#StarWars The Clone Wars by Karen Traviss (The Movie Novelisation) Mini Book Review
The Clone Wars Novel is the literary retelling of the animated feature film of the same name, set during the events of the Clone Wars between the movies Episode 2 and 3. War is ravaging the galaxy as more and more systems succeed to the separatist movement in league with the ex Jedi and secret Sith Lord count Dooku. Together with Ziro the Hutt, a plot is underway that will see either the Separtists or the Republic gain control of some crucial hyperspace lanes current commanded by Jabba The Hutt. They have kidnapped Jabba's son, and look to either feign a rescue of the Hutt youngling from the Jedi, or to frame the Jedi for his capture or even death.
Obi-Wan and Anakin are commanded by the council to move from their normal war time challenges to assist Jabba in the reunification with his son, something Anakin is incredibly against after his history as a Tattooine slave. Battling with his inner emotions and working towards the greater good, Anakin is also lumbered with no prior warning with new Padowan, Ahsoka Tano, a Togruta with a passion for combat and a nativity of war.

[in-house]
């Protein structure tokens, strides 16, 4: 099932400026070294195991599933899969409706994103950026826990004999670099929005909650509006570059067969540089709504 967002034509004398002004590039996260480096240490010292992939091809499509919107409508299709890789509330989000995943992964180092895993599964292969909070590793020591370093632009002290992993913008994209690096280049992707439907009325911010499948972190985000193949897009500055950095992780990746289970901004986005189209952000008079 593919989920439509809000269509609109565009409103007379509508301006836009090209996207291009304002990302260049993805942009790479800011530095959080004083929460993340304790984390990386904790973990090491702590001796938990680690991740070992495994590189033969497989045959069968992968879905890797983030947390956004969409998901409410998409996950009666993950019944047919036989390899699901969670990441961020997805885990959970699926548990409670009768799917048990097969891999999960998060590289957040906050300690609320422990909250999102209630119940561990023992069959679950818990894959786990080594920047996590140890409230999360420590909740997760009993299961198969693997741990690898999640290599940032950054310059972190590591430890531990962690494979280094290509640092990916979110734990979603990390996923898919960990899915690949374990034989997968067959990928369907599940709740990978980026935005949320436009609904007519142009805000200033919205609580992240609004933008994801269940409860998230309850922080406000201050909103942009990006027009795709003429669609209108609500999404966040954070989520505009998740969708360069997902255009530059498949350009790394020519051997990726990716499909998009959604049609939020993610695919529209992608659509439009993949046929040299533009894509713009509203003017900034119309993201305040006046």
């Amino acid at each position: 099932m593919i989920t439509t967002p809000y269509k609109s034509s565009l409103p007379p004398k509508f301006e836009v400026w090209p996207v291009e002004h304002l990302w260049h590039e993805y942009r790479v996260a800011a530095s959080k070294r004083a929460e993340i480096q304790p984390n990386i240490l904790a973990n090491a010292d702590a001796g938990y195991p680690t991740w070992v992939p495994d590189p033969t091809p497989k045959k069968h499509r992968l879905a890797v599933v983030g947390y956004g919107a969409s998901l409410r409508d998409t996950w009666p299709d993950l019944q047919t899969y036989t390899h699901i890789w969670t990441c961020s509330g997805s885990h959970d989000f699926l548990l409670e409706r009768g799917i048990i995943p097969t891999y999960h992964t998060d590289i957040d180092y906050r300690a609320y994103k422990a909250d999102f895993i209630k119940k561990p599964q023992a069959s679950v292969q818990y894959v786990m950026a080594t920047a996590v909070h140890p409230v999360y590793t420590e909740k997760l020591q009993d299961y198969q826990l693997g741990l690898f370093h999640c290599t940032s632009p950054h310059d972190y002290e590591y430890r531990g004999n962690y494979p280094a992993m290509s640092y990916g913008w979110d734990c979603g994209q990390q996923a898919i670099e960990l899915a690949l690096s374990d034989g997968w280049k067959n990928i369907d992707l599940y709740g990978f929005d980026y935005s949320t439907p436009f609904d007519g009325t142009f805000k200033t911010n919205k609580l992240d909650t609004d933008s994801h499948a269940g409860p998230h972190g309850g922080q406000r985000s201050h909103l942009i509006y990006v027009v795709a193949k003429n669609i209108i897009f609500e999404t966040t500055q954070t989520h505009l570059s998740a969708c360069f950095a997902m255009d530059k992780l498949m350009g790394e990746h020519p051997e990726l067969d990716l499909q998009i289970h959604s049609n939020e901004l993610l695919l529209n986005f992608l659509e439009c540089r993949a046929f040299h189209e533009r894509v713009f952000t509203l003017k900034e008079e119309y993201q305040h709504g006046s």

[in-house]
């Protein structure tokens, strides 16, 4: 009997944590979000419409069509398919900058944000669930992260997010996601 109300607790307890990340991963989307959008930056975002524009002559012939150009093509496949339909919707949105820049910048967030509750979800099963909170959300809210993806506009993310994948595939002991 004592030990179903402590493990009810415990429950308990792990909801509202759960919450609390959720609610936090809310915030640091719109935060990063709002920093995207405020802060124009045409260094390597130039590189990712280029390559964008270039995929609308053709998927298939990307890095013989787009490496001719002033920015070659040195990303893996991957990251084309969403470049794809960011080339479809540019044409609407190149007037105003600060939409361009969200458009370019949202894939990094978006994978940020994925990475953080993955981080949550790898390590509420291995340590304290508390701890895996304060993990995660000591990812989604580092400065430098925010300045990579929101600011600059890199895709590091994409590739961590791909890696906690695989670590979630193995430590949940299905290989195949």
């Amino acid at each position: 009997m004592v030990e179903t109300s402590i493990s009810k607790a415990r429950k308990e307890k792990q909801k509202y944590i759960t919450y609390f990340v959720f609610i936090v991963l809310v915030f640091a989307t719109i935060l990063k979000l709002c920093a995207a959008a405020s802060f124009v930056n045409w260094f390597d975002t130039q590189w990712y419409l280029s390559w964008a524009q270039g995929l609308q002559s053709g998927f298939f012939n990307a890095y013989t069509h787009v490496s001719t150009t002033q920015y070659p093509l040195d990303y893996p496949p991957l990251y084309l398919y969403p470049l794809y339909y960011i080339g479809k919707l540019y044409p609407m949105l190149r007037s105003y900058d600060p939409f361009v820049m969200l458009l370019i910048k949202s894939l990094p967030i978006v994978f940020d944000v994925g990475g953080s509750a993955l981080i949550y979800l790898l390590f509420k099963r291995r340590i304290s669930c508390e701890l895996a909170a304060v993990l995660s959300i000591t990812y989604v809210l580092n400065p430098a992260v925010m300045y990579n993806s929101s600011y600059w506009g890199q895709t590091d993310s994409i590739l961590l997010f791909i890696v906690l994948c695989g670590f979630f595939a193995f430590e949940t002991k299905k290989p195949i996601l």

Together, with a particularly interesting group of Clone Troopers, the 501st, the Jedi must safely return Jabba's youngling to him to restore his faith in the Jedi and to allow for the negotiation for sole occupancy of the hyperspace trading lanes.
In doing so, they must confront swathes of battle droids; dark jedi Asaaj Ventress; sith lord Count Dooku whilst negotiating the inhospitable terrain of Teth... Of course, things don't go as smoothly as you'd think, and the plan is constantly changing when things don't go the way of the Jedi. Events unravel and even the evil Sith must adapt.
This is an ace retelling of the Clone Wars animated movie, and delves a little deeper into the personas of Anakin, Ventress, Ahsoka and of the Clone troopers from the 501st, establishing some really interesting and believable character traits for all of them giving them some much needed authenticity away from the cartoon. Dooku, as one of my favourite Star Wars universe bad guys, is also described brilliantly here in his typically reserved malevolence. Traviss is a good sci-fi writer, and this is no exception. The battle scenes are well described, being exciting and tense, but the political plots that unfold throughout are also excellently told.
Sometimes I felt things had been missed, or had to jump back a few pages to clarify something, but this happened rarely and the story was enough of a page turner for me to recommend to any Star Wars fan, especially those looking for a bit more depth of the story of the animated movie.